Nixing Malaria: DNA segment provides parasite resistance

A section of the mosquito genome appears to give the insects a natural resistance to malaria, scientists report. Further analysis of that DNA might suggest new ways to prevent this deadly disease.

BLOOD SUCKERS. Mosquitoes feast on blood from malaria-infected villagers in Mali. Vernick

Most of the world’s 300 million to 500 million annual new cases of malaria arise in sub-Saharan Africa. In that part of the world, the disease is mainly transmitted by a species of mosquito known as Anopheles gambiae. A mosquito picks up the malaria parasite, typically a protozoan called Plasmodium falciparum, by biting people already infected with the disease.

Until recently, researchers had assumed that all A. gambiae could become infected with malaria. However, studies have shown that only a small percentage of those mosquitoes carry the parasite. Those findings led researchers to suspect that most mosquitoes have a genetic predisposition to fend off P. Falciparum, says microbiologist Kenneth Vernick of the University of Minnesota in Minneapolis–St. Paul.

To figure out which genes might be responsible for a mosquito’s resistance to malaria, Vernick and his colleagues collected hundreds of female mosquitoes from the village of Bancoumana in Mali. After the captured insects laid eggs, the researchers raised the offspring to adulthood, then fed the bugs blood drawn from villagers who had malaria.

After giving the parasites several days to incubate inside their new insect hosts, Vernick’s team dissected the mosquitoes and looked for telltale signs of malaria infection: tiny bags called oocysts, each of which holds thousands of developing parasites. Most mosquitoes had few or no oocysts in their guts. The others harbored varying numbers of the bags, with some of the bugs carrying hundreds of them.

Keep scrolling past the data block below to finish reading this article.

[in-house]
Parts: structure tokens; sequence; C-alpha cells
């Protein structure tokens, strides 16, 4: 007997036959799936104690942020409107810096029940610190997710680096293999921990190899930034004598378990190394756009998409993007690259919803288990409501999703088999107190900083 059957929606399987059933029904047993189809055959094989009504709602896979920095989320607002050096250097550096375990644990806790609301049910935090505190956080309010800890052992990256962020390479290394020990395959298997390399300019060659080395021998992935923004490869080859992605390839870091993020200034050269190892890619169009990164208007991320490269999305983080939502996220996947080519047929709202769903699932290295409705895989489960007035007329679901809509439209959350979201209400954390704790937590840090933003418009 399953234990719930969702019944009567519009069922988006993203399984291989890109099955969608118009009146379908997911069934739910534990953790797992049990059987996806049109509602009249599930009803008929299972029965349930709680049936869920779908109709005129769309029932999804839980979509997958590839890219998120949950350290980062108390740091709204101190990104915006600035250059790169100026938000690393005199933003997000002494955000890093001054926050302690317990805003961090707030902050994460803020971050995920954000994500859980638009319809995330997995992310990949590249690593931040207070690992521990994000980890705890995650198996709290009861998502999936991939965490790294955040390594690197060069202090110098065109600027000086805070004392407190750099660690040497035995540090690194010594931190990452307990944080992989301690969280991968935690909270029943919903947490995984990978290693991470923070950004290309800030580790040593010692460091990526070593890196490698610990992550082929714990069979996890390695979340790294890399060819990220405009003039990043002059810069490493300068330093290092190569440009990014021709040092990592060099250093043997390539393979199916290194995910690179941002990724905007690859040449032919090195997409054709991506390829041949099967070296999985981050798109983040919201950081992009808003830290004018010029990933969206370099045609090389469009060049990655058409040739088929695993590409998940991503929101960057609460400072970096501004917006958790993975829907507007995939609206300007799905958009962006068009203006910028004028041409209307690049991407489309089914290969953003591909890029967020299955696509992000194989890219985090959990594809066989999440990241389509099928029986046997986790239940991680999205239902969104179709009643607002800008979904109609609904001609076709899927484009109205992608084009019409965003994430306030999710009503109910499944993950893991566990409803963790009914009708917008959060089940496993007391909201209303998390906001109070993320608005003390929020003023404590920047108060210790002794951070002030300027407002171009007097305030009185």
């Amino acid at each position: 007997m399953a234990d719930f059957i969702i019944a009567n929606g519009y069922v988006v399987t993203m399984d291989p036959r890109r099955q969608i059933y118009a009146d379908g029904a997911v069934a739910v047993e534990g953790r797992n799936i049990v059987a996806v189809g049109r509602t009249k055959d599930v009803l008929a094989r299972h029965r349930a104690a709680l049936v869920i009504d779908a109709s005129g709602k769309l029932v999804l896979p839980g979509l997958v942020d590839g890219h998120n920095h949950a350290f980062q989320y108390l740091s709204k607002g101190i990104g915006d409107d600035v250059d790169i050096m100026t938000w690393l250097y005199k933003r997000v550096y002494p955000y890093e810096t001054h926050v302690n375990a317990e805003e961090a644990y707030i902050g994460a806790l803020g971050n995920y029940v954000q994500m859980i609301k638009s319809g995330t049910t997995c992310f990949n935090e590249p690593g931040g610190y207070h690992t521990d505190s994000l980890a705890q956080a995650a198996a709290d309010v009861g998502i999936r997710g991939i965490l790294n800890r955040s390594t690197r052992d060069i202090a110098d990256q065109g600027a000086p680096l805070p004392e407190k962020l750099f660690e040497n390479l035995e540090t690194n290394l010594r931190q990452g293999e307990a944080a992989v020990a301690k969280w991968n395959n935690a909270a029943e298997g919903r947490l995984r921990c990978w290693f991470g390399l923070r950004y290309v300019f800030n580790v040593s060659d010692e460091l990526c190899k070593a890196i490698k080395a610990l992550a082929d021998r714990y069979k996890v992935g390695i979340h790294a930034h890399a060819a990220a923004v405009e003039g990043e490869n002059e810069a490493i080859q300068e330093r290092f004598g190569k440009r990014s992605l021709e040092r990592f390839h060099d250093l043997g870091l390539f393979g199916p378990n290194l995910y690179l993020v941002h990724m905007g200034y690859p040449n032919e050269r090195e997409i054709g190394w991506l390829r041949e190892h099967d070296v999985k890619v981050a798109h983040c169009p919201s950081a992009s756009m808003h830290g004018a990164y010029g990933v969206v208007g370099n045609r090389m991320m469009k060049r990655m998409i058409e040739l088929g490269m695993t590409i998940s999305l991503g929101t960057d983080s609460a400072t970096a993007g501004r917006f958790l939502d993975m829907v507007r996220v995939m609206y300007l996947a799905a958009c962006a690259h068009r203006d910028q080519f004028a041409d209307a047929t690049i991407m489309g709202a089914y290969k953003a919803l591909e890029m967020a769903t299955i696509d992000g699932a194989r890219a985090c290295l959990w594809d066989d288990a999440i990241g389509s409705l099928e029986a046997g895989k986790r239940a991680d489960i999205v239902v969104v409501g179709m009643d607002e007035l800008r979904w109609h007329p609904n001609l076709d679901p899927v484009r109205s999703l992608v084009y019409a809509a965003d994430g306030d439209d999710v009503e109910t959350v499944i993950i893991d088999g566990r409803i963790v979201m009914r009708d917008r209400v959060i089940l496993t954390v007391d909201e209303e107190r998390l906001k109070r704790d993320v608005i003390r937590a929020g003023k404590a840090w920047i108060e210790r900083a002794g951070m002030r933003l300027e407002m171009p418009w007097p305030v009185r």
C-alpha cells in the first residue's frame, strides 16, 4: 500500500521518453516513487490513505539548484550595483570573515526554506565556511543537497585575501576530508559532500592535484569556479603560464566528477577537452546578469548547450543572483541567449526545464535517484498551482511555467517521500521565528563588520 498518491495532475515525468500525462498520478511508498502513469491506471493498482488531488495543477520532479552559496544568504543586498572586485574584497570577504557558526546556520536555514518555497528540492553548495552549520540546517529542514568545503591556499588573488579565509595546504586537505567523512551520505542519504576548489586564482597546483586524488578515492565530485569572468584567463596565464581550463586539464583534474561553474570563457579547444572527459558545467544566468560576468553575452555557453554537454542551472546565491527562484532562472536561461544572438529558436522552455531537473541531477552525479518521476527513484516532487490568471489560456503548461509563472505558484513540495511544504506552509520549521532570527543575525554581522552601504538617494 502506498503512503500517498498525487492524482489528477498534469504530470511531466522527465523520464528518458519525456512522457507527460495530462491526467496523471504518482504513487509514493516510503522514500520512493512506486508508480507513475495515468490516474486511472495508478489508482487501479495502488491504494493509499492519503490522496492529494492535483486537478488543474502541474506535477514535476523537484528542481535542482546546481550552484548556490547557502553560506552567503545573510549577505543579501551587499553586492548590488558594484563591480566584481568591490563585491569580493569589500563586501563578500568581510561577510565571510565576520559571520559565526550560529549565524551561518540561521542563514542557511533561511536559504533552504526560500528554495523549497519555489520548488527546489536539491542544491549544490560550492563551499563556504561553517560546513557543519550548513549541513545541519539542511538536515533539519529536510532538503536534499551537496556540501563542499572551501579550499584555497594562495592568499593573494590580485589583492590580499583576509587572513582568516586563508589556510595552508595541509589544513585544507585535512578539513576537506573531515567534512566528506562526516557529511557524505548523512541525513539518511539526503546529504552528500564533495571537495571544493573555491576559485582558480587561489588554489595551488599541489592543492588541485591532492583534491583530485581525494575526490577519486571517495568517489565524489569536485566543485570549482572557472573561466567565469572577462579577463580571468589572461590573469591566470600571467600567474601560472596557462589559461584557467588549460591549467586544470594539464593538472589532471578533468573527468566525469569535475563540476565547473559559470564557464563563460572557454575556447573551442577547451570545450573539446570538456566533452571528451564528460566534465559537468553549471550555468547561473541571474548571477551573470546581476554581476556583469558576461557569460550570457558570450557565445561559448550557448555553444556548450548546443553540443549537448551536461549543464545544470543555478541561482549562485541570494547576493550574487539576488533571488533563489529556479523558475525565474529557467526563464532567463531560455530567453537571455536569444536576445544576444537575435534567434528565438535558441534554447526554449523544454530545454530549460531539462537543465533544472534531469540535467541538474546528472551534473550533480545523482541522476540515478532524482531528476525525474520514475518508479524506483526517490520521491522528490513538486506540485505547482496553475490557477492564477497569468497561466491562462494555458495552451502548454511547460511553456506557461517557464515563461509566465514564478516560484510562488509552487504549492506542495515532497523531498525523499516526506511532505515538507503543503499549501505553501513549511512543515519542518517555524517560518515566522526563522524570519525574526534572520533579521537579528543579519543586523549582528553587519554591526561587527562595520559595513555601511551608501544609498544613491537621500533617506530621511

Next, Vernick’s team scanned the mosquitoes’ DNA for markers that might correlate with a heavy oocyst presence. The researchers then narrowed their search to a segment of DNA that holds about 1,000 genes and eventually focused on two of these genes, APL1 and APL2.

When the team used a genetic technique to turn off APL2 in mosquitoes not previously exposed to the parasite, the change didn’t alter the bugs’ capacity to ward off malaria. However, turning off APL1 increased the number of oocysts in the insects about 10-fold, the scientists report in the April 28 Science.

Vernick notes that much more testing is required before scientists can confirm that APL1 plays a pivotal role in malaria resistance. But even if this gene doesn’t determine mosquitoes’ susceptibility to malaria, that function is almost certainly controlled by genes within the segment of DNA that he and his colleagues identified. “We’ve located this needle in a haystack,” says Vernick. “Among 1,000 genes, we can test for the ones important in malaria resistance.”

Researchers may eventually develop new malaria drugs on the basis of how malaria-resistant mosquitoes fight off the disease, notes malaria researcher Matthew Hahn of Indiana University in Bloomington. However, he adds that Vernick’s findings suggest that current efforts to engineer resistant mosquitoes might not work. “Most mosquitoes seem to be resistant to malaria, but people still get infected,” he says.

From the Nature Index

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